Dive, and Food and Waste and What About Me?
I found myself with a few idle hours this afternoon. A true Sabbath rest, or as close as a mom to 6 gets. So I settled into my favorite recliner and decided to watch a movie.
Documentaries are my guilty pleasure. Dakotapastor and the Dakotakids don’t care for them. I’m a closet anthropologist, so I am drawn to them. I’ve watched too many food related docs lately, and they usually make me fear food…so I decided to try another topic. And then Dive caught my eye. It was a food doc, but it was primarily about food waste.
My curiosity was peaked as I had just listened to a presentation from the Great Plains Food Bank just last week about the astounding amount of food that is wasted in America before it even gets to our dining table. I KNEW that we wasted a lot of food once it gets to our table, one look at the food scrapings of the Dakotakids makes that abundantly clear.
The film opens with scenes of some bearded, slightly dirty men “dumpster diving” behind a grocery store. My first feeling was pity, that these men could not afford to buy food. But the next scene was of these same men grilling steaks and serving a lavish spread at a baby shower. All with food procured from a dumpster behind a high end grocery store.
These people could afford food…yet they had freezers full of food that they “rescued” and paid nothing for.
My feelings were mostly that of annoyance with a system that would throw out food rather than feed the hungry in our country. Dakotapastor pointed out, and rightly so, that part of the blame falls on us, the consumer. We are demanding of our retailers. If we go to the store and expect to buy a steak, potatoes and the makings of a garden salad, we complain loudly if the grocer is out of any of the items we desire. Can you imagine the uproar if you were to attend a catered event and the caterer were to run out of food? These very attitudes lead grocery stores to over purchase food and our caterers to over plan for events.
Dakotapastor also pointed out that our own overprotective government is to blame. Do you think, for instance that the sell by dates on our food are, perhaps, a bit too conservative? I often purchase meat that is perfectly fresh a few days within the sell by date at a significant discount. I freeze it, and feed it to my beloved family with no ill effects.
I think some of the problem can lie in man power. While there are local organizations (Great Plains Food Bank is a local one here) that can accept and redistribute close dated, overstocks and cosmetically flawed food items, it takes work to get these items from the retailer to the food bank. And many retailers may find it easier to simply toss the un-sellable items in a dumpster rather than take the time to contact the right people to get the goods from point a to point b.
Now, I do think there were some faulty claims in the movie. At one point the jump was made that our wastefulness contributes to the hunger we see in places like Haiti and the continent of Africa. However, our cleaning our plates here in America will not make food magically appear on the plates of our precious brothers and sisters in Haiti.
I also don’t think that our government plays a role in reducing our food waste. I think our reducing waste actually has to be a bottom up movement. I’m not sure that bullying our grocers and putting cameras in their faces is going to make them magically desire to help the needy. I do think that if most business owners are approached about the opportunity to donate their food destined for the dumpster without fear of litigation in case of food poisoning etc. (Good Samaritan Law) they will respond favorably, as long as it does not require extra work on their part.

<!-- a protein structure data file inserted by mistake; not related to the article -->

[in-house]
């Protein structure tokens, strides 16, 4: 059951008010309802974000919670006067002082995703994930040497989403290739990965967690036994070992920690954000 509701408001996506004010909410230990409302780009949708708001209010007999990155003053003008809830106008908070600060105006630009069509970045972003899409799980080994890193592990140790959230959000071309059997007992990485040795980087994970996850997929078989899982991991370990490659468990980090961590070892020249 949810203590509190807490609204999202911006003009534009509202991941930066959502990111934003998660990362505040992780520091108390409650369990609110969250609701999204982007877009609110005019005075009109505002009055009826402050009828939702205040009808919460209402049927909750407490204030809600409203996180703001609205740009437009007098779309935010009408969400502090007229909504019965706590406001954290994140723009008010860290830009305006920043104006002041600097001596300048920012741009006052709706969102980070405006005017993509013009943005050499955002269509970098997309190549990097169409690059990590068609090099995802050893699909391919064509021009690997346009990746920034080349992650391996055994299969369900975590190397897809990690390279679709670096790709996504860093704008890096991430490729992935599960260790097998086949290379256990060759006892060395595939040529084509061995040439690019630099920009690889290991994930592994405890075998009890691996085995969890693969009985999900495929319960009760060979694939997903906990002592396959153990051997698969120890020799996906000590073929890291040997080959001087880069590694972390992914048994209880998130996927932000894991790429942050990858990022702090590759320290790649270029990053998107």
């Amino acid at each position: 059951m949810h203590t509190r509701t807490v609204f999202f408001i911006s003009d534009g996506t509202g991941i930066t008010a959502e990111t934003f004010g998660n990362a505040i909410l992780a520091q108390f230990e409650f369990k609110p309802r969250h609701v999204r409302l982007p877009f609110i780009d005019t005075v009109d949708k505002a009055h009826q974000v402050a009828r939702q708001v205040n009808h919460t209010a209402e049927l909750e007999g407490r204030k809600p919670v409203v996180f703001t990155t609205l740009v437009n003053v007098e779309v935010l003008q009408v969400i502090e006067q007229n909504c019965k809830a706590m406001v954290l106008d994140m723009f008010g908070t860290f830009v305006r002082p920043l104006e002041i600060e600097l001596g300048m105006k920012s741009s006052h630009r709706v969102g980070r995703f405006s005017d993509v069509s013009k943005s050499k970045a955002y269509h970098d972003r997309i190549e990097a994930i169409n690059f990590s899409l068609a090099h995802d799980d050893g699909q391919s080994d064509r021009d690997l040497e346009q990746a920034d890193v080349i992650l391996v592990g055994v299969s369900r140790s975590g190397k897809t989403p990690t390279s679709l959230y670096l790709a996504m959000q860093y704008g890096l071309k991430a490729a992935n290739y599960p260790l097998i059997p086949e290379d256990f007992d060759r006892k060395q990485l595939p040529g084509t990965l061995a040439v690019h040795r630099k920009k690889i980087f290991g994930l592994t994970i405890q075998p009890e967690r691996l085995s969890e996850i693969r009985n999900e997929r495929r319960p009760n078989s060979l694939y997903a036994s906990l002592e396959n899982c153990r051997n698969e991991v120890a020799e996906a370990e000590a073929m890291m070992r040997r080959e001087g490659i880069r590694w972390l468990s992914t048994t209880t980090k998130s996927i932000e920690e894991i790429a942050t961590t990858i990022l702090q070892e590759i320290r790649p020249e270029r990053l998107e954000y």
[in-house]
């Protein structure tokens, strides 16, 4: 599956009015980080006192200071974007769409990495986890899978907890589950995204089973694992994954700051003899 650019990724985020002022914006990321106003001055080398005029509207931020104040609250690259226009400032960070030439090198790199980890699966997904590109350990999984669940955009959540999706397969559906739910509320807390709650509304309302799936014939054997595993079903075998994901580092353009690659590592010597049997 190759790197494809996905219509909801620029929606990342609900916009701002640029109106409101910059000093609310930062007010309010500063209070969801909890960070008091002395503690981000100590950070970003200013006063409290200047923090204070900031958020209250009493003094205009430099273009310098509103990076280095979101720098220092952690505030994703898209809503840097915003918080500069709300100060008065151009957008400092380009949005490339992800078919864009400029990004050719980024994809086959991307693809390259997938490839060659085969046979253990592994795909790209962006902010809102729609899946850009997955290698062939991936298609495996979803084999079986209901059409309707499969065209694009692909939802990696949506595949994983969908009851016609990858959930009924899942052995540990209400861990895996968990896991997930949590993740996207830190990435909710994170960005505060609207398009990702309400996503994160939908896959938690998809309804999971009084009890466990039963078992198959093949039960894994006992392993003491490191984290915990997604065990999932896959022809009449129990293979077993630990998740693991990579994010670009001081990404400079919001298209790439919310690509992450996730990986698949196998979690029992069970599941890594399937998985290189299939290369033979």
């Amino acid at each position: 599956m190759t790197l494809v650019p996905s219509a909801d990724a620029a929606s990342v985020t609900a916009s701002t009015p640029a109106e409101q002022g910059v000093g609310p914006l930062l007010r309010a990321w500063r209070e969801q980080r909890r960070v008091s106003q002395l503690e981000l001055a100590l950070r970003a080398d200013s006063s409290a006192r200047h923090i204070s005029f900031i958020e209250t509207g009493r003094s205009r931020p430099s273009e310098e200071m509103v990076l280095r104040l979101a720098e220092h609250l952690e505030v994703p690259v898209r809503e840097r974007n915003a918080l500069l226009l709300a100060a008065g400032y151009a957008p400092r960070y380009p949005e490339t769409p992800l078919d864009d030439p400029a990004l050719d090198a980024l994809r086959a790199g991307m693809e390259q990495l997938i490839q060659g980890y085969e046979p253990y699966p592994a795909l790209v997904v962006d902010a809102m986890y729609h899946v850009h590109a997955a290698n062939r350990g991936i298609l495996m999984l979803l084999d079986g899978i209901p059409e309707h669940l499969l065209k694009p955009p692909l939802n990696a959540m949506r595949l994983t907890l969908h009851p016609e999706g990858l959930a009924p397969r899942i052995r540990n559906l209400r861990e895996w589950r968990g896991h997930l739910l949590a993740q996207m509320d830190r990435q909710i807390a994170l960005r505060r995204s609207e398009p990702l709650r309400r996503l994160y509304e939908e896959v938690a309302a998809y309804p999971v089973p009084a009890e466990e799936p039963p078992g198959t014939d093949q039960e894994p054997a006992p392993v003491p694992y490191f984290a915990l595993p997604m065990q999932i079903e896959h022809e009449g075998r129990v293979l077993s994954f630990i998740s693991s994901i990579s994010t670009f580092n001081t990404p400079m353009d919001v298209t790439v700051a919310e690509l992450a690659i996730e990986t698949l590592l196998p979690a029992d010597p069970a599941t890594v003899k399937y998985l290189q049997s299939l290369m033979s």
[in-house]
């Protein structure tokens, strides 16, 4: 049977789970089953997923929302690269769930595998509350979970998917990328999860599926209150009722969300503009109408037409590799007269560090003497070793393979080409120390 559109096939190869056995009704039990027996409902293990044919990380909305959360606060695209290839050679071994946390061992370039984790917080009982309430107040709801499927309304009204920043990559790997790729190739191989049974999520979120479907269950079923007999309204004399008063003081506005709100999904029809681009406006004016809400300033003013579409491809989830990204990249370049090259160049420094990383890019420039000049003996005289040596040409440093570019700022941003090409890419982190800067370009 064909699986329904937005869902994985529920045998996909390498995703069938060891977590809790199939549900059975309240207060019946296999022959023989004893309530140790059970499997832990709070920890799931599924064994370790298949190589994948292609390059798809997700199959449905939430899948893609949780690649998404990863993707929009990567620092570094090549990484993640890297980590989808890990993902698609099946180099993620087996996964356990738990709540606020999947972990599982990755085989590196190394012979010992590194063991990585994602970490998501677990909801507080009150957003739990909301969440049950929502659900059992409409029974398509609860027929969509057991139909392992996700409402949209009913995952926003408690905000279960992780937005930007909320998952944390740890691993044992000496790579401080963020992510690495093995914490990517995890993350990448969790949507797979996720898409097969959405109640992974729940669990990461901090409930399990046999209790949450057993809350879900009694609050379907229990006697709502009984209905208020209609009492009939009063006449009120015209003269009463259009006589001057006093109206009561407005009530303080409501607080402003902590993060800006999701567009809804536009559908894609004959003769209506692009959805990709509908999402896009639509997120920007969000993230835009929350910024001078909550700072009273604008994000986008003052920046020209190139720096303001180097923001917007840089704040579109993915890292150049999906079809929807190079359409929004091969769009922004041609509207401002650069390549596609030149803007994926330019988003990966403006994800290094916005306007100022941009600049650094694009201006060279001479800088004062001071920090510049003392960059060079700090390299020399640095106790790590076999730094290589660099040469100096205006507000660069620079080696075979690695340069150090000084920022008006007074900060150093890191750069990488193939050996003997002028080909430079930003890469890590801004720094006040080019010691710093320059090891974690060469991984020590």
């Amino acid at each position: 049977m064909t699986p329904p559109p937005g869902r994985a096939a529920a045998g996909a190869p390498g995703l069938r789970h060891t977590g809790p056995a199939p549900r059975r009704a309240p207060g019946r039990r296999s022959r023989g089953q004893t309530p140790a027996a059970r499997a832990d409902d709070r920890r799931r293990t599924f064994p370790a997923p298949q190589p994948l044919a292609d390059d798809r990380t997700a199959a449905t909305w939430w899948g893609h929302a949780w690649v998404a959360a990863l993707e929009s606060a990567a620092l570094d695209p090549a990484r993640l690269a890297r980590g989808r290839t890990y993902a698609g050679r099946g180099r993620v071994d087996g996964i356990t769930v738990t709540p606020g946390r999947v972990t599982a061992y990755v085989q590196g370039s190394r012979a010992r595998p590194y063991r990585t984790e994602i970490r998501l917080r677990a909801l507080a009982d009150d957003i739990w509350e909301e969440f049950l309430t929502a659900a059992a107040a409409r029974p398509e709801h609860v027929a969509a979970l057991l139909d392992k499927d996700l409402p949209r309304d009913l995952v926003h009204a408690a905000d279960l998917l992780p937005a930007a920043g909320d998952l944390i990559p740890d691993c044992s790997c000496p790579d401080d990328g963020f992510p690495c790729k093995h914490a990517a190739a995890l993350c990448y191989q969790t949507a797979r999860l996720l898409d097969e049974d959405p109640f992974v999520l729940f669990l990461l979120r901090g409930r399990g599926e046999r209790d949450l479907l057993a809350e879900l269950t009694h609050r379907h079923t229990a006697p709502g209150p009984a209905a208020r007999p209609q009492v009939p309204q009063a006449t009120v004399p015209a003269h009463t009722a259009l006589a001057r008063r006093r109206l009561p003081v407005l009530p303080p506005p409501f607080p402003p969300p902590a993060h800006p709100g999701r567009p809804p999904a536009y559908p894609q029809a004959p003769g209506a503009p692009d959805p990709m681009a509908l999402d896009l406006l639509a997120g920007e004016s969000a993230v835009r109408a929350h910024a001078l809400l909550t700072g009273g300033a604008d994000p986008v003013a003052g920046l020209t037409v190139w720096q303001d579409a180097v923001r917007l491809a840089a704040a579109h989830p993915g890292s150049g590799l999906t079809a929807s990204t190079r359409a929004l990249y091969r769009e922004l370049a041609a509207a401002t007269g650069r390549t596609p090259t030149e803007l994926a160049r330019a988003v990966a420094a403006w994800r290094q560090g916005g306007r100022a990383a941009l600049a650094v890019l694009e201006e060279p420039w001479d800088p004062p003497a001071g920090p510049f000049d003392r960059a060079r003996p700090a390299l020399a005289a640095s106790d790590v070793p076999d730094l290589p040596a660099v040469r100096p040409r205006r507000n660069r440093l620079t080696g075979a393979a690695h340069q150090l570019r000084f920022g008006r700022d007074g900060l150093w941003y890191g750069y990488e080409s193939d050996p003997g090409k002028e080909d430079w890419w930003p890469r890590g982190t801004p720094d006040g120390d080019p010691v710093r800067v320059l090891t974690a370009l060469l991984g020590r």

I am pleased to know that both Cashwise foods and Dan’s Supermarket here in Bismarck donate their surplus to the Great Plains Food Bank.
As for myself, the documentary made me a little more aware of the waste that goes on in our own home. I plan on being more mindful about what I purchase for our consumption, use what I buy and not overcook which leads to leftovers that get thrown away. I do think that reducing our food waste begins at home.
It is embarrassing that here, in the land of milk and honey, where we have so much and produce so much, so many still go hungry. Sadly, much as in the case of Haiti and Africa, I think the cause of American hunger is a result of bad choices and politics. You and I…we have the power to be the change.
Follow the simple rules my father had at his dinner table: “Take all you can eat, and eat all you take.”
Let’s stop being food hoarders. I think some of our extreme couponing measures lead to a lot of food stored, and not a lot eaten.
Volunteer with your local food banks, offer to help transport food from supermarkets and restaurants to places where the food can be used.
Grow your own food when you can, and donate the surplus.
Don’t fuss if your supermarket runs out of food. This is actually a sign of good waste management.
Don’t be afraid of close dated items if you can use food quickly. It makes no sense for our family of eight to pass over a gallon of milk that is dated within a week…we can go through a gallon in a day!
Do you want to watch Dive! The Film? It is available on Netflix streaming, or you can download it from iTunes. I can guarantee you that you will take something from the film. I may not have agreed with everything shown, and yet, it did challenge me to change some of our habits.
Chime in! Have you seen Dive? What are your thoughts? Do you have solutions or ideas on how to deal with our food management issues?